<p><i>André Léger is currently finishing an industrial PhD, part-funded by Unilever, on the fluid dynamics of the human intestine at the University of Bath. He tells Plus about the joys of working in an interdisciplinary field.</i></p>
<h2>Healthy eating: a healthy business</h2>
<p><!-- FILE: include/rightfig.html --></p><p><a href="https://plus.maths.org/content/career-interview-fluid-mechanics-researcher" target="_blank">read more</a></p>https://plus.maths.org/content/career-interview-fluid-mechanics-researcher#comments30career interviewchemical engineeringdifferential equationHealth & SocietyIndustrial mathematicsmathematical modellingpartial differential equationScience & EngineeringFri, 30 Apr 2004 23:00:00 +0000plusadmin2417 at https://plus.maths.org/contentGoing with the flow
https://plus.maths.org/content/going-flow
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Herbert Huppert </div>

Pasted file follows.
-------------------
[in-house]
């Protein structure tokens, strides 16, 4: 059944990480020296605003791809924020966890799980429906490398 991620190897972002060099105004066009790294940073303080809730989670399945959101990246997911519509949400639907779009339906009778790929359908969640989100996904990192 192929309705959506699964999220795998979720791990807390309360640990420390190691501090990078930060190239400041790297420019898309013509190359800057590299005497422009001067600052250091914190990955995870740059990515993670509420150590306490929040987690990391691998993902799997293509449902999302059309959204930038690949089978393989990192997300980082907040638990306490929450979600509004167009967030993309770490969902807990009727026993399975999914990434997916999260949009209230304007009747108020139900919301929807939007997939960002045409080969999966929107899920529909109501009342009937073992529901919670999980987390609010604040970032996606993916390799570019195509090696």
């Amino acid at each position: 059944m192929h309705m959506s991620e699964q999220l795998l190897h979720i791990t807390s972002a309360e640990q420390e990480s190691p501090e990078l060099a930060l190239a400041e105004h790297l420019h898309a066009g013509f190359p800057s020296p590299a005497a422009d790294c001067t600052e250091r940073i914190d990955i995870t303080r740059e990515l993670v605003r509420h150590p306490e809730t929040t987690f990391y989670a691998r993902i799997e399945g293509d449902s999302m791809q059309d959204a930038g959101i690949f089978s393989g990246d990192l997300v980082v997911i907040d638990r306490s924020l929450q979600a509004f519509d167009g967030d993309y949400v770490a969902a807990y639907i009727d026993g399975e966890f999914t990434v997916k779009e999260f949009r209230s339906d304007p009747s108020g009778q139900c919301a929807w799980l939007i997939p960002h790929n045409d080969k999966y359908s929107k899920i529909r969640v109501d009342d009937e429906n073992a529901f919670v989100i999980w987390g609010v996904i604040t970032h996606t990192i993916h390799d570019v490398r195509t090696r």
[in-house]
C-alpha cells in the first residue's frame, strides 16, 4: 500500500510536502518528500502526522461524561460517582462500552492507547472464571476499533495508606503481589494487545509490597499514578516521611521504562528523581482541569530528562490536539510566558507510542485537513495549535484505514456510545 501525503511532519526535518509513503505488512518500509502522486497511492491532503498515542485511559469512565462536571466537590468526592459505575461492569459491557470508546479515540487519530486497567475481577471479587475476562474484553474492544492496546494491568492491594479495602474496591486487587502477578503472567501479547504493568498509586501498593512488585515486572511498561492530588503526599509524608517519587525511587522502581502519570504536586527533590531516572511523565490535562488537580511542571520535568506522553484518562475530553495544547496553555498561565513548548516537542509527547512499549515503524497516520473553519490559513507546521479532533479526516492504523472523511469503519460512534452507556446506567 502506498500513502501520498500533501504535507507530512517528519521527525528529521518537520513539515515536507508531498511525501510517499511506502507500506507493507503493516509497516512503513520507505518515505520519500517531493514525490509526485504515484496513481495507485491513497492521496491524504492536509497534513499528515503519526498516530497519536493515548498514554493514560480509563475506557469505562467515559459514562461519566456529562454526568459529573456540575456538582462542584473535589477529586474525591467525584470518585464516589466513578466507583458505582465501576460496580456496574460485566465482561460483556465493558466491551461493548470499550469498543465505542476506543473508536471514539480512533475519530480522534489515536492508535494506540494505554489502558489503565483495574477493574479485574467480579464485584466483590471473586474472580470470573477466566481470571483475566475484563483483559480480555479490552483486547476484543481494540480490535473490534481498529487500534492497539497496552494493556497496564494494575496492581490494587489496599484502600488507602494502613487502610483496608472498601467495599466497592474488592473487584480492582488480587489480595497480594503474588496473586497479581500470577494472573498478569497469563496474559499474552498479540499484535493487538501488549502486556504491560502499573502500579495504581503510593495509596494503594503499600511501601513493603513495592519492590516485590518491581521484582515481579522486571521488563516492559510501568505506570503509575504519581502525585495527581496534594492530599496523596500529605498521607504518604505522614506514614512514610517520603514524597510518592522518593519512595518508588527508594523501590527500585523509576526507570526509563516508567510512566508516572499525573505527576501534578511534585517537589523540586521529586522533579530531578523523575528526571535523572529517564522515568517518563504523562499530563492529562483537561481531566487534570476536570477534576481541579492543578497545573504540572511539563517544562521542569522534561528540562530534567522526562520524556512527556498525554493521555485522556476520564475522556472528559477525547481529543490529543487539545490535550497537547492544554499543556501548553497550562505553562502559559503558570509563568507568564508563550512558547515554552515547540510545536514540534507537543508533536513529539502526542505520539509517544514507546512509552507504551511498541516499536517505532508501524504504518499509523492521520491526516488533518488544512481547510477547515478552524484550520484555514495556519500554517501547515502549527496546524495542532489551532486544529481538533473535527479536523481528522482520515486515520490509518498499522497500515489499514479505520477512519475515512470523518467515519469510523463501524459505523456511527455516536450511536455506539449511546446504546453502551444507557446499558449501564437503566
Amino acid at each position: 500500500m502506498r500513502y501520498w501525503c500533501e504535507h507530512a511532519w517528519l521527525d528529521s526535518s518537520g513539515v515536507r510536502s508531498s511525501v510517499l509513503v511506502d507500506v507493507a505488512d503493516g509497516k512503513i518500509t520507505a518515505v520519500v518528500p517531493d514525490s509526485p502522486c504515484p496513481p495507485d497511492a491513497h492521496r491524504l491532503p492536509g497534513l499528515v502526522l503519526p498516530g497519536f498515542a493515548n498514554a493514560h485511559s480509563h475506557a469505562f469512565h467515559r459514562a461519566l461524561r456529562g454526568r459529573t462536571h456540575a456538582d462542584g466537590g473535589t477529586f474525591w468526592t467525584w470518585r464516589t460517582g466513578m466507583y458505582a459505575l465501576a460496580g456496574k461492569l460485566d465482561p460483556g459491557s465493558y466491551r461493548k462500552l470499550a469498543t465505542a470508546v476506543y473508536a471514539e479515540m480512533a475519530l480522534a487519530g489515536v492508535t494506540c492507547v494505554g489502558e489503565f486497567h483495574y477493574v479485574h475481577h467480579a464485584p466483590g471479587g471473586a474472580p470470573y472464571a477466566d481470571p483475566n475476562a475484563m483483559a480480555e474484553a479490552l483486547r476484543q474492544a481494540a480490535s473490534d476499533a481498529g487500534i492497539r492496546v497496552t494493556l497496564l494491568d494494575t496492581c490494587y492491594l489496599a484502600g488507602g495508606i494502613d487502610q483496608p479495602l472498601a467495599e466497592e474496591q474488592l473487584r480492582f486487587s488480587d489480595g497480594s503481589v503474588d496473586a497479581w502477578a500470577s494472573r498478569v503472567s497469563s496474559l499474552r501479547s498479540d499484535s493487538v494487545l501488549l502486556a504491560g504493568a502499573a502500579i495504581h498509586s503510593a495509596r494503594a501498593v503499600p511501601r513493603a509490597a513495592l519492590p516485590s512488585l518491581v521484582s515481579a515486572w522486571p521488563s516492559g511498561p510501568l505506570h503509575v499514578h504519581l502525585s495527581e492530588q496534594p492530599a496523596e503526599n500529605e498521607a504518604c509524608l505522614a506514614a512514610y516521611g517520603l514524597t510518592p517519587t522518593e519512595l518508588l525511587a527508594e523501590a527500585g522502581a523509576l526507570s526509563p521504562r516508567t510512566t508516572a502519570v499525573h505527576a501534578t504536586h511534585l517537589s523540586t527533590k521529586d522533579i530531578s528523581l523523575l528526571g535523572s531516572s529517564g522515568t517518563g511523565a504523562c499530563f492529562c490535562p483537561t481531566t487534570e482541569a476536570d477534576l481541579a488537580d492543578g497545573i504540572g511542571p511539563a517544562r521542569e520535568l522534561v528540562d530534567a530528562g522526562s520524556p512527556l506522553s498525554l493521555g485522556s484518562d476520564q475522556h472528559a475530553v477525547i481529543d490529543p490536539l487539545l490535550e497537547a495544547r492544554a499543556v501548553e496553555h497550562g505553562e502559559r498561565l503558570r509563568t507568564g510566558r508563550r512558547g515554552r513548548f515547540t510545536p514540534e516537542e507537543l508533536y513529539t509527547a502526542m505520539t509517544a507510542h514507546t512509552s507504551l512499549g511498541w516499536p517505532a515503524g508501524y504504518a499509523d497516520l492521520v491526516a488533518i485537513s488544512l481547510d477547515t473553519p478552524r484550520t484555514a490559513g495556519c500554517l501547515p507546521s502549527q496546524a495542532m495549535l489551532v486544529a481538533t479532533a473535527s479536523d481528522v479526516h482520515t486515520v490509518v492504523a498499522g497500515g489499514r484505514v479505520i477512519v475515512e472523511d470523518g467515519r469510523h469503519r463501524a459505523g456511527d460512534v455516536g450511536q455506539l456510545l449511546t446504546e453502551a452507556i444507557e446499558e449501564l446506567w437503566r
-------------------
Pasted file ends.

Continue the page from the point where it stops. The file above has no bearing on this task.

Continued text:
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Fluid mechanics is the study of flows in both liquids and gases, and is therefore enormously important in understanding many natural phenomena, as well as in industrial applications. Geophysicist <b>Herbert Huppert</b> tells us what happens when two fluids of different densities meet, for example when volcanos erupt and hot ash-laden air is poured out into the atmosphere. </div>
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<div class="pub_date">May 2002</div>
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<h2>What is fluid mechanics?</h2>
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<p>St Helens erupting in 1980. Picture from <a href="http://www.usgs.gov/">US Geological Survey</a></p><p><a href="https://plus.maths.org/content/going-flow" target="_blank">read more</a></p>https://plus.maths.org/content/going-flow#comments20accelerationdifferential equationgranular flowgravitycurrentpartial differential equationparticle-laden gravity currentpyroclastic flowturbidity flowvolcanic eruptionTue, 30 Apr 2002 23:00:00 +0000plusadmin2206 at https://plus.maths.org/content